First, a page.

Report: Tax classes are drag on growth
CMAP, the regional planning agency, has produced a report concluding that the property tax classification scheme in Cook County penalizes economic development across the county, including in Evanston.
A new interactive chart prepared by the agency presents data indicating that a business owner deciding whether to purchase a property in Cook or Lake county could face a 40 percent higher property tax bill by choosing Cook County -- just because of the tax classification scheme.
In Cook County residential properties are assessed at 10 percent of their market value, while commercial and industrial properties are assessed at 25 percent.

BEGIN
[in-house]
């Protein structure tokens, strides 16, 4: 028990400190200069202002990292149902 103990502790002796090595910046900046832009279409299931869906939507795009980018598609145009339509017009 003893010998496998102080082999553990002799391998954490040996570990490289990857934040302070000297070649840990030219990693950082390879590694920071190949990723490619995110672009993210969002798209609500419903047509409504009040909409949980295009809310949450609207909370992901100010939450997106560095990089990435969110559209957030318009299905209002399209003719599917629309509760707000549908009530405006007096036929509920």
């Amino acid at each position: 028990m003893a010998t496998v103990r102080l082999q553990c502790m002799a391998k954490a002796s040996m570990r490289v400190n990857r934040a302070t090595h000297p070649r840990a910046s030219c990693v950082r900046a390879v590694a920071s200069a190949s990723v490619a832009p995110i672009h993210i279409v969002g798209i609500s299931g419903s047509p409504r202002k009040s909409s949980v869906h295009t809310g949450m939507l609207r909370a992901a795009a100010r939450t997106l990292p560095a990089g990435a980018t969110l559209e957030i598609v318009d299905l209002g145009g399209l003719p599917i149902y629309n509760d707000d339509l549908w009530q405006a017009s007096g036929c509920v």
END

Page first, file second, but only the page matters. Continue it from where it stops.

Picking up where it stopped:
In the collar counties all properties are assessed at 33 percent of value.
Either way, a state equalization factor is applied to the result -- which tends to be much higher for Cook County, because its assessments are so far below the state-mandated norm.
Because switching to a model under which residential, commercial and industrial properties were all assessed at the same rate would mean higher tax bills for homeowners in Cook County -- something you probably don't want to hear as you write your 2nd half property tax tax check this month -- CMAP suggests that the change should be phased in over a number of years.
And it argues that the impact on residential tax bills would be mitigated over time, assuming the business property tax base grows as a result of increased economic development in the county driven by elimination of the tax rate disparity.
Eliminating that disparity has long been a goal of business groups in Cook County, but it has not proved attractive to the political decisionmakers.